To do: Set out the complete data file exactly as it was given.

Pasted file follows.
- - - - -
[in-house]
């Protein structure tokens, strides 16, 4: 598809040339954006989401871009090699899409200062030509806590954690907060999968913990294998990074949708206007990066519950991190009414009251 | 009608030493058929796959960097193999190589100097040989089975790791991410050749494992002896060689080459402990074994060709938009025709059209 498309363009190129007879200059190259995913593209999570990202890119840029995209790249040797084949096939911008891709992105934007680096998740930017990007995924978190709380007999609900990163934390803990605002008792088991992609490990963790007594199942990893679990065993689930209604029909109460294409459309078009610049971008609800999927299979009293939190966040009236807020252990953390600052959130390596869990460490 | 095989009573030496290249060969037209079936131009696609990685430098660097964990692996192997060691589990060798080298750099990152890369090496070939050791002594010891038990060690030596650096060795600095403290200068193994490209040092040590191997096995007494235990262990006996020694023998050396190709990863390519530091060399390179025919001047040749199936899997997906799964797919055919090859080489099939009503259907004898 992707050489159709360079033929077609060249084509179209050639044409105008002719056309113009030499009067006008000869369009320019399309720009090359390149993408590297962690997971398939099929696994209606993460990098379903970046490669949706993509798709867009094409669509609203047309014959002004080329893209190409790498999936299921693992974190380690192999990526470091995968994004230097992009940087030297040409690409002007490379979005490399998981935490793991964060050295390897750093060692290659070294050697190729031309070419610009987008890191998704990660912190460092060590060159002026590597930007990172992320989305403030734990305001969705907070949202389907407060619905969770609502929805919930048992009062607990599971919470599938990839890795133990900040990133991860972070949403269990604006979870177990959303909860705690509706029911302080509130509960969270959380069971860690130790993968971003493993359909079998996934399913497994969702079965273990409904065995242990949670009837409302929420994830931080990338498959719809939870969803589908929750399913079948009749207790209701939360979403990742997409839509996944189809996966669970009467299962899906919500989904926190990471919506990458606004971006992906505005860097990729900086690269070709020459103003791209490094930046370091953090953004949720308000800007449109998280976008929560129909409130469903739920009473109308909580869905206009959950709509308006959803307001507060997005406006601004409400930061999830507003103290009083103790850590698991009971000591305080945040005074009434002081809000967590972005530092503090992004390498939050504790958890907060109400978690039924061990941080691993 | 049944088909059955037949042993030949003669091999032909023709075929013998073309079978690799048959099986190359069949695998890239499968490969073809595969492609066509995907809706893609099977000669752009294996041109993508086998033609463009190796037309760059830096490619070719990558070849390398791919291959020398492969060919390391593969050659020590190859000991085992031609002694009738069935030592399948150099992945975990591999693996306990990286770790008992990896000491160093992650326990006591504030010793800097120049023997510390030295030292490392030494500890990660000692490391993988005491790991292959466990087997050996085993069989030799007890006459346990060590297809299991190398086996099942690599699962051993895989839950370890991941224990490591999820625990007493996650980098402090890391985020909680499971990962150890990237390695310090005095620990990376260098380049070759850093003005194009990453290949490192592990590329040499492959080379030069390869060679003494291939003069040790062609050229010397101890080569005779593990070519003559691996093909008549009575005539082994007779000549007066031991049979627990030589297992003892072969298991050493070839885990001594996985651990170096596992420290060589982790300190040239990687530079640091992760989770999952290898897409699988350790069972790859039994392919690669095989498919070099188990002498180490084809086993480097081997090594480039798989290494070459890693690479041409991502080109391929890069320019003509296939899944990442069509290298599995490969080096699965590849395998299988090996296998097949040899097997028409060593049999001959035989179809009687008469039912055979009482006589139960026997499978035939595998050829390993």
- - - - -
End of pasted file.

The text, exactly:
[in-house]
């Protein structure tokens, strides 16, 4: 598809040339954006989401871009090699899409200062030509806590954690907060999968913990294998990074949708206007990066519950991190009414009251 | 009608030493058929796959960097193999190589100097040989089975790791991410050749494992002896060689080459402990074994060709938009025709059209 498309363009190129007879200059190259995913593209999570990202890119840029995209790249040797084949096939911008891709992105934007680096998740930017990007995924978190709380007999609900990163934390803990605002008792088991992609490990963790007594199942990893679990065993689930209604029909109460294409459309078009610049971008609800999927299979009293939190966040009236807020252990953390600052959130390596869990460490 | 095989009573030496290249060969037209079936131009696609990685430098660097964990692996192997060691589990060798080298750099990152890369090496070939050791002594010891038990060690030596650096060795600095403290200068193994490209040092040590191997096995007494235990262990006996020694023998050396190709990863390519530091060399390179025919001047040749199936899997997906799964797919055919090859080489099939009503259907004898 992707050489159709360079033929077609060249084509179209050639044409105008002719056309113009030499009067006008000869369009320019399309720009090359390149993408590297962690997971398939099929696994209606993460990098379903970046490669949706993509798709867009094409669509609203047309014959002004080329893209190409790498999936299921693992974190380690192999990526470091995968994004230097992009940087030297040409690409002007490379979005490399998981935490793991964060050295390897750093060692290659070294050697190729031309070419610009987008890191998704990660912190460092060590060159002026590597930007990172992320989305403030734990305001969705907070949202389907407060619905969770609502929805919930048992009062607990599971919470599938990839890795133990900040990133991860972070949403269990604006979870177990959303909860705690509706029911302080509130509960969270959380069971860690130790993968971003493993359909079998996934399913497994969702079965273990409904065995242990949670009837409302929420994830931080990338498959719809939870969803589908929750399913079948009749207790209701939360979403990742997409839509996944189809996966669970009467299962899906919500989904926190990471919506990458606004971006992906505005860097990729900086690269070709020459103003791209490094930046370091953090953004949720308000800007449109998280976008929560129909409130469903739920009473109308909580869905206009959950709509308006959803307001507060997005406006601004409400930061999830507003103290009083103790850590698991009971000591305080945040005074009434002081809000967590972005530092503090992004390498939050504790958890907060109400978690039924061990941080691993 | 049944088909059955037949042993030949003669091999032909023709075929013998073309079978690799048959099986190359069949695998890239499968490969073809595969492609066509995907809706893609099977000669752009294996041109993508086998033609463009190796037309760059830096490619070719990558070849390398791919291959020398492969060919390391593969050659020590190859000991085992031609002694009738069935030592399948150099992945975990591999693996306990990286770790008992990896000491160093992650326990006591504030010793800097120049023997510390030295030292490392030494500890990660000692490391993988005491790991292959466990087997050996085993069989030799007890006459346990060590297809299991190398086996099942690599699962051993895989839950370890991941224990490591999820625990007493996650980098402090890391985020909680499971990962150890990237390695310090005095620990990376260098380049070759850093003005194009990453290949490192592990590329040499492959080379030069390869060679003494291939003069040790062609050229010397101890080569005779593990070519003559691996093909008549009575005539082994007779000549007066031991049979627990030589297992003892072969298991050493070839885990001594996985651990170096596992420290060589982790300190040239990687530079640091992760989770999952290898897409699988350790069972790859039994392919690669095989498919070099188990002498180490084809086993480097081997090594480039798989290494070459890693690479041409991502080109391929890069320019003509296939899944990442069509290298599995490969080096699965590849395998299988090996296998097949040899097997028409060593049999001959035989179809009687008469039912055979009482006589139960026997499978035939595998050829390993």